People tend to like old places, be they historic cities or winding village streets, with their human scale, variety, activity and distinctiveness. Some might conclude that this means that all new development should be designed to look like an old place, with traditional architecture. But this is not necessarily true. Modern buildings and contemporary architecture can create places that are loved. The trick is to distinguish between the urban form of a place and the way its buildings are designed.
Urban form means creating human- scaled, walkable neighbourhoods based on streets that link to other streets and are fronted by buildings. These urban design principles apply to villages, suburbs, urban neighbourhoods and cities. As places become more urban, their densities rise, as does the height of their buildings, the mix of uses and activity on the streets. However, all places should be able to support local shops and facilities. These principles of urban design create the shape of neighbourhoods and the character of public spaces where we feel comfortable.
What You Can Do
Get involved in the planning of your area. Engage with the planning department and ask to be a consultee on local planning applications. Undertake a survey of your area, explore places that people feel positively about and those that they don’t like and ask why. Consider undertaking a Neighbourhood Plan using powers under the 2011 Localism Act. It may also be possible to apply for funding to resource the process and to engage external consultants. If the community is involved in commissioning a building, directly or in partnership with the council, suggest an architectural competition, perhaps specifying that it is only open to smaller architectural practices. Put the entries on display and ask people what they think but make a decision based on the practice that you think you will best be able to work with.
Developers and Designers
Use good architects and urban designers on larger sites. Write a brief that responds to the character of the local area but seek to create distinctive, sustainable buildings. If you need to use standard house types, adjust them to the local area and use a variety. On larger sites, produce design codes that fix the parameters of the scheme and use a range of architects or even different developers to create local distinctiveness.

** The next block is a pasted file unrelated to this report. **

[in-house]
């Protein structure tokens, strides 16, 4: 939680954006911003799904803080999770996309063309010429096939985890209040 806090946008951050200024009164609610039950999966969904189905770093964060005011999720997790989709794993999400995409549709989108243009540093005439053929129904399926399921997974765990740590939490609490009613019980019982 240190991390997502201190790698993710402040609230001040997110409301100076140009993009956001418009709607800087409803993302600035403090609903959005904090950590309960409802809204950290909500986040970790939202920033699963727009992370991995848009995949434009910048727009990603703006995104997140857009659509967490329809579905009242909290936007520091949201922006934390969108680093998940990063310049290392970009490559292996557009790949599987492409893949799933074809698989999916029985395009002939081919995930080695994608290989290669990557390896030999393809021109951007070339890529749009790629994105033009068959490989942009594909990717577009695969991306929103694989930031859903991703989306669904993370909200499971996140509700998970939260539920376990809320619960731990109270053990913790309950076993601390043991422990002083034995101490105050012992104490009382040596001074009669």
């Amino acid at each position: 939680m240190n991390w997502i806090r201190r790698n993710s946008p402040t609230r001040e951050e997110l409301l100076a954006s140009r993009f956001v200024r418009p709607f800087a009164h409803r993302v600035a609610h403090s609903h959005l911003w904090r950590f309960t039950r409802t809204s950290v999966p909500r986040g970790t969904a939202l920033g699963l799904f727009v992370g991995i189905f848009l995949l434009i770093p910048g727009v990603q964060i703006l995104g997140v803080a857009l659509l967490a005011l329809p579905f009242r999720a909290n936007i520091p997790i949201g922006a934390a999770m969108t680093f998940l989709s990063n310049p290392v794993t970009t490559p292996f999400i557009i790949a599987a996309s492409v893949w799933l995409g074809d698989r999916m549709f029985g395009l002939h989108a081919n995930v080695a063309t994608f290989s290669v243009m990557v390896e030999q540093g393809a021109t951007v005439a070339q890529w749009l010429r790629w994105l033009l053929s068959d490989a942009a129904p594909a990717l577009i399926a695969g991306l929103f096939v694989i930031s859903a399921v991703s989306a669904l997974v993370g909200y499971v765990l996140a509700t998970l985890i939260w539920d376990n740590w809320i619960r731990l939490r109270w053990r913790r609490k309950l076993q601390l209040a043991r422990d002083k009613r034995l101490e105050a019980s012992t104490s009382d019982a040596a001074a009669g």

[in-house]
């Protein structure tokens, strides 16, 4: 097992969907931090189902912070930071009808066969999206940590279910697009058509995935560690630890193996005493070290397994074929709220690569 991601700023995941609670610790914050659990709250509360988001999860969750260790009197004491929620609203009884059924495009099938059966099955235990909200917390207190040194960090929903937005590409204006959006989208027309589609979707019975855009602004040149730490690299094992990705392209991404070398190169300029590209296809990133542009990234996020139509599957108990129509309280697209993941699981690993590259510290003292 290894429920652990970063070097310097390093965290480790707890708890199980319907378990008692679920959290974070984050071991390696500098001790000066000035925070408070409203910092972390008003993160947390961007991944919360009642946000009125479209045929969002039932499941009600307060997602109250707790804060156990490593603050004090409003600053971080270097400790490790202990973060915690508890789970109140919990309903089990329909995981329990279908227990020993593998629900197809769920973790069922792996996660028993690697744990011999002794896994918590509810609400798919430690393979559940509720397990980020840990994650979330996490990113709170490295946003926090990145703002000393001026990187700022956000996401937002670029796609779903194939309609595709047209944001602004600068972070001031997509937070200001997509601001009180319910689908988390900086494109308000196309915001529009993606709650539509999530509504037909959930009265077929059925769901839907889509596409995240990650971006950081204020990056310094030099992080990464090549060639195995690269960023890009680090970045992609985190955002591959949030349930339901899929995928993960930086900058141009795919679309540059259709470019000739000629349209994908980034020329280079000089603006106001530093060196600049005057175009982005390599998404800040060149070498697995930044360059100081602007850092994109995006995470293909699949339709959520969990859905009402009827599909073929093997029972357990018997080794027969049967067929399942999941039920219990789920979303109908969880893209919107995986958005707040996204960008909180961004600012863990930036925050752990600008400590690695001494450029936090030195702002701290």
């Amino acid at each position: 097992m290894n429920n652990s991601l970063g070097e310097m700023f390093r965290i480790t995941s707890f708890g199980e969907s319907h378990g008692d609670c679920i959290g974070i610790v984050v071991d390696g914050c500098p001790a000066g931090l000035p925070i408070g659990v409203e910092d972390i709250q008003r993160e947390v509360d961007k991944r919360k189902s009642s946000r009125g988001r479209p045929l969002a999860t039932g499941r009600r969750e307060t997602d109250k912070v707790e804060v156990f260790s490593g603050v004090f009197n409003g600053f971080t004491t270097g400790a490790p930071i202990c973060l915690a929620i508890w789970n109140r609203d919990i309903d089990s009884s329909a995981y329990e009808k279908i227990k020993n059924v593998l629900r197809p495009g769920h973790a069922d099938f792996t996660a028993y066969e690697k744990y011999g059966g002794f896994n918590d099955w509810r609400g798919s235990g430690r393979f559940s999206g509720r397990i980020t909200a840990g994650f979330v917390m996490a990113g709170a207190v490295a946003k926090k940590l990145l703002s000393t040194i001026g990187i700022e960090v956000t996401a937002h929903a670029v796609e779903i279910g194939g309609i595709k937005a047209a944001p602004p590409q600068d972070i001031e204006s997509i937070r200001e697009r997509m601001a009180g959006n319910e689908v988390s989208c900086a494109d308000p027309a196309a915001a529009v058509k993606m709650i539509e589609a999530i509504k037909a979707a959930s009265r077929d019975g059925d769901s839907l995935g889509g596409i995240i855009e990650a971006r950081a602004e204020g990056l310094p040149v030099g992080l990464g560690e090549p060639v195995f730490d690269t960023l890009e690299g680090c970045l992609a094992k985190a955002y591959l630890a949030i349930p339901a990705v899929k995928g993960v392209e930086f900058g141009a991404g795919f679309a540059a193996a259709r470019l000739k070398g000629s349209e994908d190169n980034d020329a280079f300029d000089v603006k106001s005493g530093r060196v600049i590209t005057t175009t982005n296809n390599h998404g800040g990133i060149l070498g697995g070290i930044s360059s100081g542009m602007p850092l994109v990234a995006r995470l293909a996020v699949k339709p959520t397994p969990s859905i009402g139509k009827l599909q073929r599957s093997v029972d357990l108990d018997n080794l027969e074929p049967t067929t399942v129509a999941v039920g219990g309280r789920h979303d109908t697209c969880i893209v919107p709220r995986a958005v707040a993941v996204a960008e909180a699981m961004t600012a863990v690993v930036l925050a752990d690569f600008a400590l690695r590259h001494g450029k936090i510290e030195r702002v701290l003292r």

Employ at least one urban design officer or buy in/share expertise with other councils and make sure that design advice is provided on all significant developments. Set up a Design Panel or use one of the existing regional design panels and make it a requirement that all larger schemes are put to the panel. Prepare a Local Design Code using the guidance in the National Model Design Code in consultation with local communities. For council-commissioned buildings, consider using architectural competitions.
4B) Kelham Island, Sheffield
Kelham Island, a manmade landmass in the River Don, is one of Sheffield’s oldest manufacturing sites. Following industrial decline in the latter half of the 20th-century, the area became neglected, before its recent revival as a vibrant cultural hub and popular new urban neighbourhood.
The historic remains of numerous red brick cutlery and steelworks give the area a distinct character, enhanced by a number of old and new murals and graffiti art.
Regeneration and evolution have occurred at a natural, steady pace on the island, with careful retention of heritage and a gradual reputational rise. Importantly, Sheffield Council has zoned a significant area for industrial and craft uses, retaining long-standing businesses and ensuring the historic manufacturing community of Kelham Island is not uprooted.
In 1982 the council opened Kelham Island Industrial Museum in a former power station. The museum was a catalyst for change in the area, and shortly afterwards Kelham was declared an industrial conservation area.
Kelham Island has long been at the forefront of Sheffield’s brewing industry, with multiple micro-breweries and real ale pubs beginning to draw a wider market, and becoming a destination for ‘The Sheffield Ale Trail’. The area now entices much of Sheffield’s night-time economy, with a host of food and drink outlets, and music and events venues such as Yellow Arch Studios. Peddler’s monthly street food night market attracts a large crowd, while The Cutlery Works food hall houses a more permanent choice of refreshments in a unique post-industrial setting.
A range of art galleries and creative studios, shops, cafes and an indoor skate park also draw daytime visitors, and the area is fast becoming a popular tourist attraction, as well as a dynamic place to live.
There are now nearly 5,000 people living in residential pockets throughout the neighbourhood, bringing old mill buildings back to life and redevelopment wastelands. New buildings respect the industrial street pattern and building scale. The largest new development is Little Kelham, which provides a range of contemporary energy, efficient housing, and offers a range of private and shared garden spaces.
Photography: © URBED, © Grosvenor, © Mikhail Riches,
© Academy of Urbanism